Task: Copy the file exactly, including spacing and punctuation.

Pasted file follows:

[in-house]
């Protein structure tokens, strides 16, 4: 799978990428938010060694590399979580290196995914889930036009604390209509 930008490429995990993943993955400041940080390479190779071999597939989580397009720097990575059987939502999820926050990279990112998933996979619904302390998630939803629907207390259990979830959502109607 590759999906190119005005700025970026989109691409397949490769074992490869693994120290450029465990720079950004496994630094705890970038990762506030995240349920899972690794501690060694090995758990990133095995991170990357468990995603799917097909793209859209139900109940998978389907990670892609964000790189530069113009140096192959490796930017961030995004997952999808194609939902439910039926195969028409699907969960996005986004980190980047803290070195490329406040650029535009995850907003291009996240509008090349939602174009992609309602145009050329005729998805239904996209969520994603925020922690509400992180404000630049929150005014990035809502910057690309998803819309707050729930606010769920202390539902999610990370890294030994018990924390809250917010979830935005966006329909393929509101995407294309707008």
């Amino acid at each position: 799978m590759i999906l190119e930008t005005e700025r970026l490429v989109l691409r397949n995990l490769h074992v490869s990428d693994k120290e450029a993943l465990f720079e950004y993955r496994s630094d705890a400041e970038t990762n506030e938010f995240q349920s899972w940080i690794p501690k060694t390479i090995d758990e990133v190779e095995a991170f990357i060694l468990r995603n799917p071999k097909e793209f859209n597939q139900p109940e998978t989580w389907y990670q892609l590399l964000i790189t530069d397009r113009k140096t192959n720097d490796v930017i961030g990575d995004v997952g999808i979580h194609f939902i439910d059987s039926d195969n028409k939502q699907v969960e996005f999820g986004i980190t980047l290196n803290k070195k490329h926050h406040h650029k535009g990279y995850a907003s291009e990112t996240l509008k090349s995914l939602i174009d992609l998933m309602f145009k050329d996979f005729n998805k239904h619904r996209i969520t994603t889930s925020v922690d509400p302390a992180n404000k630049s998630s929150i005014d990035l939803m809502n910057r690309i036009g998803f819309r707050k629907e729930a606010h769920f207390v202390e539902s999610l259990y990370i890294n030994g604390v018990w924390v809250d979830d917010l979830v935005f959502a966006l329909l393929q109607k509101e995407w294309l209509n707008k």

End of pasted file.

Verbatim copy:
[in-house]
């Protein structure tokens, strides 16, 4: 799978990428938010060694590399979580290196995914889930036009604390209509 930008490429995990993943993955400041940080390479190779071999597939989580397009720097990575059987939502999820926050990279990112998933996979619904302390998630939803629907207390259990979830959502109607 590759999906190119005005700025970026989109691409397949490769074992490869693994120290450029465990720079950004496994630094705890970038990762506030995240349920899972690794501690060694090995758990990133095995991170990357468990995603799917097909793209859209139900109940998978389907990670892609964000790189530069113009140096192959490796930017961030995004997952999808194609939902439910039926195969028409699907969960996005986004980190980047803290070195490329406040650029535009995850907003291009996240509008090349939602174009992609309602145009050329005729998805239904996209969520994603925020922690509400992180404000630049929150005014990035809502910057690309998803819309707050729930606010769920202390539902999610990370890294030994018990924390809250917010979830935005966006329909393929509101995407294309707008």
């Amino acid at each position: 799978m590759i999906l190119e930008t005005e700025r970026l490429v989109l691409r397949n995990l490769h074992v490869s990428d693994k120290e450029a993943l465990f720079e950004y993955r496994s630094d705890a400041e970038t990762n506030e938010f995240q349920s899972w940080i690794p501690k060694t390479i090995d758990e990133v190779e095995a991170f990357i060694l468990r995603n799917p071999k097909e793209f859209n597939q139900p109940e998978t989580w389907y990670q892609l590399l964000i790189t530069d397009r113009k140096t192959n720097d490796v930017i961030g990575d995004v997952g999808i979580h194609f939902i439910d059987s039926d195969n028409k939502q699907v969960e996005f999820g986004i980190t980047l290196n803290k070195k490329h926050h406040h650029k535009g990279y995850a907003s291009e990112t996240l509008k090349s995914l939602i174009d992609l998933m309602f145009k050329d996979f005729n998805k239904h619904r996209i969520t994603t889930s925020v922690d509400p302390a992180n404000k630049s998630s929150i005014d990035l939803m809502n910057r690309i036009g998803f819309r707050k629907e729930a606010h769920f207390v202390e539902s999610l259990y990370i890294n030994g604390v018990w924390v809250d979830d917010l979830v935005f959502a966006l329909l393929q109607k509101e995407w294309l209509n707008k």